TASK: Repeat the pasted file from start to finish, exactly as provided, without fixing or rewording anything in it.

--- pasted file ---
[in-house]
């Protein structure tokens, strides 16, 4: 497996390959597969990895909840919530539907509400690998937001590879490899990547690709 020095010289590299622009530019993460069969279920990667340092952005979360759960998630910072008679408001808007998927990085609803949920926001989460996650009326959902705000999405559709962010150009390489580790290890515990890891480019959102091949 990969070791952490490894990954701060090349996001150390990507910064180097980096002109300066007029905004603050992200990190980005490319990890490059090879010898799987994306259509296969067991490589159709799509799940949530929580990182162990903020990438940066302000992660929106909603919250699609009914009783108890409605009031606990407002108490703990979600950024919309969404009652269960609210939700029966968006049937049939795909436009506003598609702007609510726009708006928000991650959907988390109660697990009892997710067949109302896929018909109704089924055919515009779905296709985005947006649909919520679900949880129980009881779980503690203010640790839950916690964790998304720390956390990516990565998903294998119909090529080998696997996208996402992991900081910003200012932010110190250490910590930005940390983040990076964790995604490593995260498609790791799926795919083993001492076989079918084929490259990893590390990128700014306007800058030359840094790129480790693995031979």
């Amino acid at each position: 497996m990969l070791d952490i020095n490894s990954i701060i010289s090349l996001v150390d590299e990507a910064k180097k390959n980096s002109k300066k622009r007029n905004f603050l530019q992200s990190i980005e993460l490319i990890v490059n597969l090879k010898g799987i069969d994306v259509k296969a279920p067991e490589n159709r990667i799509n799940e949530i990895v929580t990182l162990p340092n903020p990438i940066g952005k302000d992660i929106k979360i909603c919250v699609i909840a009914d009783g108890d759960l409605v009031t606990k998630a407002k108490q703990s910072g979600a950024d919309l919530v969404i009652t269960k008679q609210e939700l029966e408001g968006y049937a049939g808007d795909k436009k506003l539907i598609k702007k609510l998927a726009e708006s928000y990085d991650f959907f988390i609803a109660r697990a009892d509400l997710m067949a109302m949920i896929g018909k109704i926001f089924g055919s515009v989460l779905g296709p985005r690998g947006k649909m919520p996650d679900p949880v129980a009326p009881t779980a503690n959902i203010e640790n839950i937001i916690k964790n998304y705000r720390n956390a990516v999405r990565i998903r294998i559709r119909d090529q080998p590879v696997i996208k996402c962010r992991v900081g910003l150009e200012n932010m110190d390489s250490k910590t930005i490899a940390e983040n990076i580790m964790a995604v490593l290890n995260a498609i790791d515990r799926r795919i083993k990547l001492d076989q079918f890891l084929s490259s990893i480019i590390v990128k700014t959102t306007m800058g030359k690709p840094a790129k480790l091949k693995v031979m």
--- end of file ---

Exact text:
[in-house]
């Protein structure tokens, strides 16, 4: 497996390959597969990895909840919530539907509400690998937001590879490899990547690709 020095010289590299622009530019993460069969279920990667340092952005979360759960998630910072008679408001808007998927990085609803949920926001989460996650009326959902705000999405559709962010150009390489580790290890515990890891480019959102091949 990969070791952490490894990954701060090349996001150390990507910064180097980096002109300066007029905004603050992200990190980005490319990890490059090879010898799987994306259509296969067991490589159709799509799940949530929580990182162990903020990438940066302000992660929106909603919250699609009914009783108890409605009031606990407002108490703990979600950024919309969404009652269960609210939700029966968006049937049939795909436009506003598609702007609510726009708006928000991650959907988390109660697990009892997710067949109302896929018909109704089924055919515009779905296709985005947006649909919520679900949880129980009881779980503690203010640790839950916690964790998304720390956390990516990565998903294998119909090529080998696997996208996402992991900081910003200012932010110190250490910590930005940390983040990076964790995604490593995260498609790791799926795919083993001492076989079918084929490259990893590390990128700014306007800058030359840094790129480790693995031979």
């Amino acid at each position: 497996m990969l070791d952490i020095n490894s990954i701060i010289s090349l996001v150390d590299e990507a910064k180097k390959n980096s002109k300066k622009r007029n905004f603050l530019q992200s990190i980005e993460l490319i990890v490059n597969l090879k010898g799987i069969d994306v259509k296969a279920p067991e490589n159709r990667i799509n799940e949530i990895v929580t990182l162990p340092n903020p990438i940066g952005k302000d992660i929106k979360i909603c919250v699609i909840a009914d009783g108890d759960l409605v009031t606990k998630a407002k108490q703990s910072g979600a950024d919309l919530v969404i009652t269960k008679q609210e939700l029966e408001g968006y049937a049939g808007d795909k436009k506003l539907i598609k702007k609510l998927a726009e708006s928000y990085d991650f959907f988390i609803a109660r697990a009892d509400l997710m067949a109302m949920i896929g018909k109704i926001f089924g055919s515009v989460l779905g296709p985005r690998g947006k649909m919520p996650d679900p949880v129980a009326p009881t779980a503690n959902i203010e640790n839950i937001i916690k964790n998304y705000r720390n956390a990516v999405r990565i998903r294998i559709r119909d090529q080998p590879v696997i996208k996402c962010r992991v900081g910003l150009e200012n932010m110190d390489s250490k910590t930005i490899a940390e983040n990076i580790m964790a995604v490593l290890n995260a498609i790791d515990r799926r795919i083993k990547l001492d076989q079918f890891l084929s490259s990893i480019i590390v990128k700014t959102t306007m800058g030359k690709p840094a790129k480790l091949k693995v031979m």